Web-based insurance connection hub Insurance Noodle has come a long way since 2000 when it first went live. Since then, the online broker has expanded from just writing workers’ compensation, business owners (BOP) and auto coverage in a few states to now also writing general liability, package policies, inland marine and many others in all states except Hawaii.
In 2007, Insurance Noodle was acquired by Willis, a move that increased its capabilities, gave it access to additional carriers, and enhanced its online application abilities.
Its most recent change though may be its biggest yet.
Insurance Noodle has joined with Seapass Hub and SeaPass Insurance Portal to launch Insurance Noodle 2.0, which allows its member agents to submit, quote and bind business online.
“What we did before worked and it worked well, but it didn’t provide real time quoting,” says Andy Wood, executive vice president of Insurance Noodle in Chicago. “We got the application data and turned around quotes quickly and over the years it became apparent that was fine, but customers were looking for the immediacy of getting quotes.”
Wood says the company attempted to build some interfaces that had these capabilities and work with carriers that were compatible, but it was left with only a small number of carriers with the capability.
“We started to really think through what is out there to provide us opportunity in the marketplace as a whole and can get us real-time bindable quotes,” says Wood.
Through the SeaPass Hub and Insurance Noodle, agents can work with a number of admitted carriers. Insurance Noodle has also partnered with Crump so if an admitted market is unavailable, agents have access to an excess and surplus lines carrier.
Ralph Blust, executive vice president for the Willis Commercial Network, said they selected carriers that complemented each other in terms of geographics and appetite, and they made sure there wasn’t a duplication of products.
At the present time, there are six BOP carriers: Allied, Hanover, The Hartford, CNA, Liberty Agency Underwriters, Zurich and one specialty carrier: ACE, which specializes in financial services and offers directors and officers, employment practices, and monoline umbrella. Insurance Noodle has more carriers coming on board as well.
The portal is capable of dealing with as many carriers as Insurance Noodle and Willis want and they plan to add more as market niches are fulfilled and identified. Crump is also talking with other E&S carriers as well.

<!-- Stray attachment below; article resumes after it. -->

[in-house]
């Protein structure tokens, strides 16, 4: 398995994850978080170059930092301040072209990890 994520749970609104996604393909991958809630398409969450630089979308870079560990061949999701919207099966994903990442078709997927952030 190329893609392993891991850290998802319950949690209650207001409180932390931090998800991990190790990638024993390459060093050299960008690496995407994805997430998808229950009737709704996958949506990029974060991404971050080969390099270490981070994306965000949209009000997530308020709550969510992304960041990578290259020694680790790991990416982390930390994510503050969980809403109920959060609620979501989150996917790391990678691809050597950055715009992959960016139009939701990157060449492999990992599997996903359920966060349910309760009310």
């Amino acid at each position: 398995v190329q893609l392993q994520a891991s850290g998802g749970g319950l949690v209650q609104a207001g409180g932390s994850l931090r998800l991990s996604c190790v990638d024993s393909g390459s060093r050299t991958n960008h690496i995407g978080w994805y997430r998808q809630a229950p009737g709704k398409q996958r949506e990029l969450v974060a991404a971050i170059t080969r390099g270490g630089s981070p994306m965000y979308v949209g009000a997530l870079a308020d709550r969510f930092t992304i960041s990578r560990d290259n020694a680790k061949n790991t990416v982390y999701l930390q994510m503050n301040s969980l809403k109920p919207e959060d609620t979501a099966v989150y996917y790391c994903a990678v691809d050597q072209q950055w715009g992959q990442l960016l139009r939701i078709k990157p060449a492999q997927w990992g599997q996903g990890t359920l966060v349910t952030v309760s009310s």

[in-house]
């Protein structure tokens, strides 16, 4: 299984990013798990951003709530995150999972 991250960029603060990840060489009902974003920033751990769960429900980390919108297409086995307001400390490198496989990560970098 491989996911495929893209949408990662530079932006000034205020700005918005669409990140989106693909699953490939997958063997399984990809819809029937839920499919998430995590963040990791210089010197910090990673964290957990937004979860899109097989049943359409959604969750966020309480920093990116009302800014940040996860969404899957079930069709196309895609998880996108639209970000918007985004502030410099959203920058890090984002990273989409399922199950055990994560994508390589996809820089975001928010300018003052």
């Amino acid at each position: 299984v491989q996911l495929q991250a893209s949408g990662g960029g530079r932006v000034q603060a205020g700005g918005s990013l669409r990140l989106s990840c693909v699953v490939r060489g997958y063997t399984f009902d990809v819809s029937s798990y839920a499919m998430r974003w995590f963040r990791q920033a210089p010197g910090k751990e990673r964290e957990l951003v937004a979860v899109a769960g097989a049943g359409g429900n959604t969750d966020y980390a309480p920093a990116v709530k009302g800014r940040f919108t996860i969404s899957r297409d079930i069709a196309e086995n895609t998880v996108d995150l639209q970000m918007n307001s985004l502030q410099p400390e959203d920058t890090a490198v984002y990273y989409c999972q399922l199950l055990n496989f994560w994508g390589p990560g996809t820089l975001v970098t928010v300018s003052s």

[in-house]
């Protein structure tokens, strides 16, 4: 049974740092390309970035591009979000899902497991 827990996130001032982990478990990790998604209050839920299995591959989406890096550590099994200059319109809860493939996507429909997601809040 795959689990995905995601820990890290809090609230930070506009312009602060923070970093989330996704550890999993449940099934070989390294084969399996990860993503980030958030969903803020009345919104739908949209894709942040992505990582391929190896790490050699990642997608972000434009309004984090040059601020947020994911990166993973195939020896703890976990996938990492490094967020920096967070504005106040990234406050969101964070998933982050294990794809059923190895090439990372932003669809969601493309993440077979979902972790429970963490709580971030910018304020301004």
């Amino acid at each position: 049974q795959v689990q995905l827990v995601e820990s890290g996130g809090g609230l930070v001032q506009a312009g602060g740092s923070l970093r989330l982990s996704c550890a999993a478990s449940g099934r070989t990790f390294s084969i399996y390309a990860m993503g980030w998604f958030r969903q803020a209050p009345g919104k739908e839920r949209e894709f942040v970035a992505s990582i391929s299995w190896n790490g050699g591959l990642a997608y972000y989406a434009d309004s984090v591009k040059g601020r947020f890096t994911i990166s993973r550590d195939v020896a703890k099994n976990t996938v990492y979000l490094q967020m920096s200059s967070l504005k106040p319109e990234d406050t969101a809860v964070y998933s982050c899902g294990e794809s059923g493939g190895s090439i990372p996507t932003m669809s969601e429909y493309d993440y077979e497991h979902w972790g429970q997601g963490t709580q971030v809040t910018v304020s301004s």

“We are essentially trying to create market niches,” says Blust. “We are not a wholesaler or aggregator –we are an access vehicle for small agents. We get them market and carrier access… they are not just completing an app and we are not just providing a link like others do. This is real time quoting.”
Agents can also place business with both admitted and non-admitted markets at one time, if the need arises.
“A roofing contractor for example; if the workers comp and auto can be placed in the admitted market place but the general liability can’t, the agent can fill out the application and receive bindable quotes from both the non-admitted and admitted space,” says Blust. “They don’t need to go to numerous systems and input the same data.”
Insurance Noodle and Willis ran a pilot phase of Insurance Noodle 2.0 with select agencies for two months before launching the program to all of its agents this month. Blust says the company has seen a 161 percent increase in submission volume from the agents who have been using the system when compared to the same time last year.
“We surveyed them on a weekly basis and their satisfaction grew week over week and their submission volume grew on a week by week basis,” he said.
Indications are the portal is continuing to be very popular.
“We almost doubled our daily submission volume in the first six days of the platform and it is still growing,” says Blust.
Although the company expects that other agencies will try to duplicate this system, Blust says that part of the reason Insurance Noodle 2.0 works so well is because of the unique Insurance Noodle platform that is already in place.
“Insurance Noodle has a 10,000 retail agent base,” he says. “It would take significant capital to build up that kind of agent portal.”
He said Insurance Noodle has not had to spend a significant amount of time educating agents on how to use the platform because it has been fairly simple for them to pick up, but it does have online tutorials and webinars that agents can use to learn the process. Blust says many agents have also been able to figure out how to use the platform on their own.
The company would not discuss if SeaPass has an exclusive agreement with them because of non-disclosure agreements, but Blust says the two are “extremely closely linked and committed towards a collaborative environment on working together to fulfill this market niche.”
Blust says Insurance Noodle will continue to utilize the platform for other lines of business, including personal lines, which it plans to expand to by the end of this year and then employee benefits in the first half of next year.
Insurance Noodle also has plans to capitalize on its relationship with Willis and take full advantage of what it can offer to agents through this relationship.
“We have focused all of our energy on how we can make these [small agencies] grow and assist these agents in getting to the next step and be bigger,” says Blust. “What services do they need? What markets do they need? What reach and expertise do they need that they don’t have but that we can deliver? There is a tremendous focus on change and there is nowhere else in industry where this is being offered.”